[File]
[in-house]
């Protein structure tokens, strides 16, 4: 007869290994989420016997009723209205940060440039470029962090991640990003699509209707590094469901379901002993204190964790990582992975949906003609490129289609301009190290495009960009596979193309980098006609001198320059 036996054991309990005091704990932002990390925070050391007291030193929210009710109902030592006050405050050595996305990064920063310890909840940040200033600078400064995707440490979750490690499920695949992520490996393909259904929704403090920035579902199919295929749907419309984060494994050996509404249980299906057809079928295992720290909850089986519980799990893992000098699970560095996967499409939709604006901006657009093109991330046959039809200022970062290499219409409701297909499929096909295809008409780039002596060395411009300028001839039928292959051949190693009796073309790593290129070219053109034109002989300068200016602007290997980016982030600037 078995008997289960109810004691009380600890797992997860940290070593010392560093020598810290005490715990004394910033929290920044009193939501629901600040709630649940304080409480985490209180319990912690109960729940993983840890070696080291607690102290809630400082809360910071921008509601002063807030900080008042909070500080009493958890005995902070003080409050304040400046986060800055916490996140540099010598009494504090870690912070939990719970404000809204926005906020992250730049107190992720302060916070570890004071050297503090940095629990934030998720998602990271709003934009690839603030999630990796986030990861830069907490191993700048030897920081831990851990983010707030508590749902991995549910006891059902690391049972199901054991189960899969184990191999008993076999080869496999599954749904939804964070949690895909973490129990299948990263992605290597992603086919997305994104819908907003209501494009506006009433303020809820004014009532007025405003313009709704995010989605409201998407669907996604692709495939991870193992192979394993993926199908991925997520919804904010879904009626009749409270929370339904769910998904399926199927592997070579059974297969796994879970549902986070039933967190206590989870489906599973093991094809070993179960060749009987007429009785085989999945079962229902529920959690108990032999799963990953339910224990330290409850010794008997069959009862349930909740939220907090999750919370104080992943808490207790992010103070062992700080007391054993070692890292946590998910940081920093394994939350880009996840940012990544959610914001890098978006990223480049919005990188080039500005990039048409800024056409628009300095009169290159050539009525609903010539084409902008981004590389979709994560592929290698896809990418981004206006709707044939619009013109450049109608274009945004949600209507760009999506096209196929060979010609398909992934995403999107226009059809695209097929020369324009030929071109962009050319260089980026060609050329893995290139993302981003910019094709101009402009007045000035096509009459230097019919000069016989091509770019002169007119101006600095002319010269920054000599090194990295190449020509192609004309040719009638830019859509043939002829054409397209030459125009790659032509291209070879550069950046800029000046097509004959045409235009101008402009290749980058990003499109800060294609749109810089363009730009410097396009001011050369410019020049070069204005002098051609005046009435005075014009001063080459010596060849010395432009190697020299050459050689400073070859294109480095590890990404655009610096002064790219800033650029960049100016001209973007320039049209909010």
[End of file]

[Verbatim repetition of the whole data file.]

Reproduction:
[in-house]
């Protein structure tokens, strides 16, 4: 007869290994989420016997009723209205940060440039470029962090991640990003699509209707590094469901379901002993204190964790990582992975949906003609490129289609301009190290495009960009596979193309980098006609001198320059 036996054991309990005091704990932002990390925070050391007291030193929210009710109902030592006050405050050595996305990064920063310890909840940040200033600078400064995707440490979750490690499920695949992520490996393909259904929704403090920035579902199919295929749907419309984060494994050996509404249980299906057809079928295992720290909850089986519980799990893992000098699970560095996967499409939709604006901006657009093109991330046959039809200022970062290499219409409701297909499929096909295809008409780039002596060395411009300028001839039928292959051949190693009796073309790593290129070219053109034109002989300068200016602007290997980016982030600037 078995008997289960109810004691009380600890797992997860940290070593010392560093020598810290005490715990004394910033929290920044009193939501629901600040709630649940304080409480985490209180319990912690109960729940993983840890070696080291607690102290809630400082809360910071921008509601002063807030900080008042909070500080009493958890005995902070003080409050304040400046986060800055916490996140540099010598009494504090870690912070939990719970404000809204926005906020992250730049107190992720302060916070570890004071050297503090940095629990934030998720998602990271709003934009690839603030999630990796986030990861830069907490191993700048030897920081831990851990983010707030508590749902991995549910006891059902690391049972199901054991189960899969184990191999008993076999080869496999599954749904939804964070949690895909973490129990299948990263992605290597992603086919997305994104819908907003209501494009506006009433303020809820004014009532007025405003313009709704995010989605409201998407669907996604692709495939991870193992192979394993993926199908991925997520919804904010879904009626009749409270929370339904769910998904399926199927592997070579059974297969796994879970549902986070039933967190206590989870489906599973093991094809070993179960060749009987007429009785085989999945079962229902529920959690108990032999799963990953339910224990330290409850010794008997069959009862349930909740939220907090999750919370104080992943808490207790992010103070062992700080007391054993070692890292946590998910940081920093394994939350880009996840940012990544959610914001890098978006990223480049919005990188080039500005990039048409800024056409628009300095009169290159050539009525609903010539084409902008981004590389979709994560592929290698896809990418981004206006709707044939619009013109450049109608274009945004949600209507760009999506096209196929060979010609398909992934995403999107226009059809695209097929020369324009030929071109962009050319260089980026060609050329893995290139993302981003910019094709101009402009007045000035096509009459230097019919000069016989091509770019002169007119101006600095002319010269920054000599090194990295190449020509192609004309040719009638830019859509043939002829054409397209030459125009790659032509291209070879550069950046800029000046097509004959045409235009101008402009290749980058990003499109800060294609749109810089363009730009410097396009001011050369410019020049070069204005002098051609005046009435005075014009001063080459010596060849010395432009190697020299050459050689400073070859294109480095590890990404655009610096002064790219800033650029960049100016001209973007320039049209909010």